By David Sabino
May 12, 2009

This week's Diamond Digits explores a possible reason for the startling turnaround of a former Cy Young Award winner, the teams that can't win a pitchers' duel and a hitter who's a one-man stimulus plan for D.C.'s sad-sack squad.

Barry Zito's career ERA with Pablo Sandoval as his batterymate, the best among any backstop he's thrown at least 18 innings to in his career.

Over the last two seasons few pitchers have been as disappointing as Zito, who signed with the Giants as a free agent at the end of 2006 for seven years and $126 million. But with Sandoval, the Giants' regular third baseman, behind the dish, Zito has looked like the same pitcher who won the 2002 AL Cy Young Award. On Friday night Zito held the first-place Dodgers to one earned run in six innings, picking up his first win since last September 19. That lowered his ERA with Sandoval catching this season to 1.86 in three games and all but guaranteed that Sandoval will remain his personal backstop. Like his brothers Yadier and Jose, starting catcher Bengie Molina is widely regarded as one of the deftest handlers of pitchers in baseball. However, in 296 1/3 innings with Molina behind the dish, Zito's ERA is 5.28, the highest of any of his big-league catchers.

This isn't the first time that Zito has been more comfortable with the backup than the well-respected starter. In his last years in Oakland, Zito was more effective throwing to backup Adam Melhuse than to Jason Kendall (like Molina, one of the better handlers of pitchers in the game).

Here are the career ERAs with Zito's different batterymates (minimum 50 innings):

Pablo Sandoval: 2.71Ramon Hernandez: 2.95Adam Melhuse: 3.19Greg Myers: 3.71Jason Kendall: 3.91Damian Miller: 5.00Bengie Molina: 5.28

Teams that have not won a game while scoring three runs or fewer this season.

The defending AL champion Rays are the worst culprits, losing all 15 contests in which they've scored less than four times. That's in stark contrast to last year, when Tampa Bay was one of baseball's best at winning low-scoring games, taking 20 such contests, which placed behind only the Giants (22), Yankees (21) and Angels (21). Last year's worst team, Detroit, has already matched its low-scoring victory total from last year, having won four times already. The remaining teams in search of the first non-slugfest win are the Indians (0-13), Cubs (0-12), Orioles (0-12), Phillies (0-12) and Yankees (0-5).

There hasn't been a lot to celebrate in Washington this baseball season, as the Nationals are owners of the worst record in baseball (10-20). But if third baseman Ryan Zimmerman continues to roll, his approval ratings will rival those of Washington's No. 1 resident. The sixth-year third baseman has collected a hit in every game since going 0-for-5 in the second game of the year at Florida. His 30-game hitting streak is the longest in baseball since Moises Alou recorded a hit in 30 straight contests for the Mets in August and September of 2007. A lifetime Nat, this is Zimmerman's eighth streak of 10 games or more with a hit, and his current streak surpassed his old Nationals record of 17 games in a row set in the summer of 2006. He's now just two games shy of the franchise record (31) set by Vladimir Guerrero of the '99 Expos. If you look back in the annals of baseball in the Nation's capital, only two men have enjoyed longer streaks. In 1924, Sam Rice hit in 31 straight contests for the Senators, which places second in the city's history to Heinie Manush's 33-game streak in 1933.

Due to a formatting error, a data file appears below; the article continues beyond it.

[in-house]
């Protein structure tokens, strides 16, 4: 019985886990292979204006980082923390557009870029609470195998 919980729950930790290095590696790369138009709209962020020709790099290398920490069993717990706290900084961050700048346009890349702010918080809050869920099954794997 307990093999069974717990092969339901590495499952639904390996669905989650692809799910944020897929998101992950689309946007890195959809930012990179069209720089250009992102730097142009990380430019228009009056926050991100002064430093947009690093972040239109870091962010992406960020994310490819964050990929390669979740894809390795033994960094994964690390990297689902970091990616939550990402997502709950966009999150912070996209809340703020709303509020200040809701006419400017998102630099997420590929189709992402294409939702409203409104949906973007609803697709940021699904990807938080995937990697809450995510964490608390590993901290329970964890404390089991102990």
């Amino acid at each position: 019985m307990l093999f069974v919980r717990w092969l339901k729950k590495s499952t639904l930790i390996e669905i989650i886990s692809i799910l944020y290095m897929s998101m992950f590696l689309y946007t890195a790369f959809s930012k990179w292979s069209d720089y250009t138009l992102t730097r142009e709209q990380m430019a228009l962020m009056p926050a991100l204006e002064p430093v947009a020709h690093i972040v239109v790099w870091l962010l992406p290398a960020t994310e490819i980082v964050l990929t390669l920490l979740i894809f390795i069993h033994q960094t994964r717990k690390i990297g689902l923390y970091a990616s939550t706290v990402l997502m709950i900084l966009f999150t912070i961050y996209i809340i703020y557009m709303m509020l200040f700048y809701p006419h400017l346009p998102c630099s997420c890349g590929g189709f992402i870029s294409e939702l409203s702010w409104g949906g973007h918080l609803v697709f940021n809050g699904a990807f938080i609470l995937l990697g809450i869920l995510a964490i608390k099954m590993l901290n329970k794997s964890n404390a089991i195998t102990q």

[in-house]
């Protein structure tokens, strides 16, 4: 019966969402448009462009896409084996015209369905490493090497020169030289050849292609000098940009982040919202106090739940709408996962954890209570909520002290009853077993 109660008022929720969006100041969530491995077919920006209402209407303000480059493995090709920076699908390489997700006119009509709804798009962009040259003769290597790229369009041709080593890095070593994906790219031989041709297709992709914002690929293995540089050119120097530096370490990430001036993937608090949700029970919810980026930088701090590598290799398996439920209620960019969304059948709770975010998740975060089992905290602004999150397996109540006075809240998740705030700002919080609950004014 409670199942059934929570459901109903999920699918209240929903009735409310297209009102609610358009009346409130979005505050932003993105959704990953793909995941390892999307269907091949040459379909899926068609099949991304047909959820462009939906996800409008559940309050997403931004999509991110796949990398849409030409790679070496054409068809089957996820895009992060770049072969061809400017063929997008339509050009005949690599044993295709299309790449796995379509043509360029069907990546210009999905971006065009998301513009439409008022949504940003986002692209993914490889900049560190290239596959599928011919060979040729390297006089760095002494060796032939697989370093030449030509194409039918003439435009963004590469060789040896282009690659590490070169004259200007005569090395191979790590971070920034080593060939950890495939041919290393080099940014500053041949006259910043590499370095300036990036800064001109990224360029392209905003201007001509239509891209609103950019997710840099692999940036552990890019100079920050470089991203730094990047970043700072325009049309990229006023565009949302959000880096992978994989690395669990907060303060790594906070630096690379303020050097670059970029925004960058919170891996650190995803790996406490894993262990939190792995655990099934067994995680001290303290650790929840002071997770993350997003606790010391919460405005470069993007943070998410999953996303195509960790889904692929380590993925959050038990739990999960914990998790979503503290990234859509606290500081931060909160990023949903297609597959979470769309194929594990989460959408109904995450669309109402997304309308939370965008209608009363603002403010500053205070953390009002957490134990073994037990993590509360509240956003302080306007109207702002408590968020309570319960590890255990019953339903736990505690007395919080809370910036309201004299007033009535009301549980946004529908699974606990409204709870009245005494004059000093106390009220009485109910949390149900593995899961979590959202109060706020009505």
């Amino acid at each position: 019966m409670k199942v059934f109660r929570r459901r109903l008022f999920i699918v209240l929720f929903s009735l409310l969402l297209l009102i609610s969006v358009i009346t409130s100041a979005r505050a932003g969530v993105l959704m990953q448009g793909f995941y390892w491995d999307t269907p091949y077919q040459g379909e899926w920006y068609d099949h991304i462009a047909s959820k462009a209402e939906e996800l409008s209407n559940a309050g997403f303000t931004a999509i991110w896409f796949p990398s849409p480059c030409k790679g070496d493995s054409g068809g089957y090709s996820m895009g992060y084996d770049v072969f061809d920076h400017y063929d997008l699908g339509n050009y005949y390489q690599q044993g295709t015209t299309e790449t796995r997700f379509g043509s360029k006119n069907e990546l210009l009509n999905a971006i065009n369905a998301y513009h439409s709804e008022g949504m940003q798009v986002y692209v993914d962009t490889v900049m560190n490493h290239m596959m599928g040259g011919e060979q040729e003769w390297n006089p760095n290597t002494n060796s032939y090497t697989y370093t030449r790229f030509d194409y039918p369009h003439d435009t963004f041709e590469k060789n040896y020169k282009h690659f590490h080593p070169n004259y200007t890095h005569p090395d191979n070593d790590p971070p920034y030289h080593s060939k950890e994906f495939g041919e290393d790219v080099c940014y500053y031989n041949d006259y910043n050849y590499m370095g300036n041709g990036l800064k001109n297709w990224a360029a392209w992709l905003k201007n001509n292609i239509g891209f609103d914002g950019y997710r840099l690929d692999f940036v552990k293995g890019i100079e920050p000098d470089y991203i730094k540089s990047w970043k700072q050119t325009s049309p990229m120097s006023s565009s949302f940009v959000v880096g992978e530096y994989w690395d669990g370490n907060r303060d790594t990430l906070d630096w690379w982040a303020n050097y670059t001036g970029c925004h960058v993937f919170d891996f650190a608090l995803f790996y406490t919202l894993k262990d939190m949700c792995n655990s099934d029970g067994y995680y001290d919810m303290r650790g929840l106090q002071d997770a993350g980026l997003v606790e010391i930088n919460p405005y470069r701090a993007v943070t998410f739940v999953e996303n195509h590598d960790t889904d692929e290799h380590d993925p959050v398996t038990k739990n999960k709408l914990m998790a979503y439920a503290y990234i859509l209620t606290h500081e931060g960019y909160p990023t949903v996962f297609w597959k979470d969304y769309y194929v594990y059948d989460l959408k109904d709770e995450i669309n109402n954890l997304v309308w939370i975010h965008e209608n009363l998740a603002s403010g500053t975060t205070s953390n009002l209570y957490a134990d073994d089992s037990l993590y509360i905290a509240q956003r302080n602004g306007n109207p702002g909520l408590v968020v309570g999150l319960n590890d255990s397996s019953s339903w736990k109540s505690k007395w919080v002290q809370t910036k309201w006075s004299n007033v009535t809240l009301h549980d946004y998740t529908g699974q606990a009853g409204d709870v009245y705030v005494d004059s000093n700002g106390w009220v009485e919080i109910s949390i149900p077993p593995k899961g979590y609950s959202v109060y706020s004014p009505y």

Hanley Ramirez, SS, Marlins

Although his team struggled to a 3-4 record against the Reds, Braves and Rockies, you can't point fingers at the red-hot Hanley Ramirez. The Marlins All-Star shortstop raised his batting average from .280 to .348 in the span of seven games, during which he hit .533 (16-for-30), was on base 57.6 percent of his plate appearances, slugged an even 1.000 and scored a big league-high 11 runs. Only Johnny Damon had more home runs (five) than Ramirez's four. For good measure, he was successful on all three of his steals attempts, doubling his season total.

Others deserving recognition were: Damon, Evan Longoria, Carlos Beltran, Jason Bay, Russell Martin, Zack Greinke, Joe Saunders and Vicente Padilla.

Phil Hughes, SP, Yankees

First the good news: Phil Hughes' ERA last week was 17.03 runs per nine innings lower than the man he's been replacing in the rotation, Chien-Ming Wang. The bad news is that in two starts Hughes' ERA was 17.47, the worst in baseball last week. The promising right-hander allowed 11 earned runs to the Red Sox and Orioles in just 5 2/3 innings, giving up 15 hits, six walks and two home runs while being saddled with two losses. Barring a lights-out performance against the Twins on Friday, he's likely ticketed back to Triple-A Scranton.

Others who had weeks they wish they could forget were: Adam LaRoche, Kyle Lohse, Bronson Arroyo, Gerald Laird, Yuniesky Betancourt and Jordan Schafer.

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